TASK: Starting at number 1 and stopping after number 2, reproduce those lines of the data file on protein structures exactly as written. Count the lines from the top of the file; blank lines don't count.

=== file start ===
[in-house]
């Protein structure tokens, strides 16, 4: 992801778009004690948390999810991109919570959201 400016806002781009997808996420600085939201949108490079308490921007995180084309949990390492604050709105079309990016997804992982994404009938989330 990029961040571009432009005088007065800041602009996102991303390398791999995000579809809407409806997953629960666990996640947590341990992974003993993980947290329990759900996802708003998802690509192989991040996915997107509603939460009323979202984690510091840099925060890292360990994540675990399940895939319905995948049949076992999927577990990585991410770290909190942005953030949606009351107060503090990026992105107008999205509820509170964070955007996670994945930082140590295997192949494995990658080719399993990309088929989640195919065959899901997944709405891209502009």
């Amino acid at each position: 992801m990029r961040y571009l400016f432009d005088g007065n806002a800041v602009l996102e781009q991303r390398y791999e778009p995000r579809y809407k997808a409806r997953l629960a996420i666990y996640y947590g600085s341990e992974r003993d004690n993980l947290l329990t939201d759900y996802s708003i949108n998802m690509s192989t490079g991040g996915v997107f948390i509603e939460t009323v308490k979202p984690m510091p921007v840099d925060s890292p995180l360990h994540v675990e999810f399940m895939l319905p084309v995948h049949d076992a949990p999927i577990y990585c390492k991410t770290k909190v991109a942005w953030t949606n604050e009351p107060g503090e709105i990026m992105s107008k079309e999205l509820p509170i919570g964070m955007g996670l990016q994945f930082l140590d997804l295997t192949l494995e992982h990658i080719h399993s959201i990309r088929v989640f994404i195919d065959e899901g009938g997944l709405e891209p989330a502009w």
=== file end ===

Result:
[in-house]
């Protein structure tokens, strides 16, 4: 992801778009004690948390999810991109919570959201 400016806002781009997808996420600085939201949108490079308490921007995180084309949990390492604050709105079309990016997804992982994404009938989330 990029961040571009432009005088007065800041602009996102991303390398791999995000579809809407409806997953629960666990996640947590341990992974003993993980947290329990759900996802708003998802690509192989991040996915997107509603939460009323979202984690510091840099925060890292360990994540675990399940895939319905995948049949076992999927577990990585991410770290909190942005953030949606009351107060503090990026992105107008999205509820509170964070955007996670994945930082140590295997192949494995990658080719399993990309088929989640195919065959899901997944709405891209502009």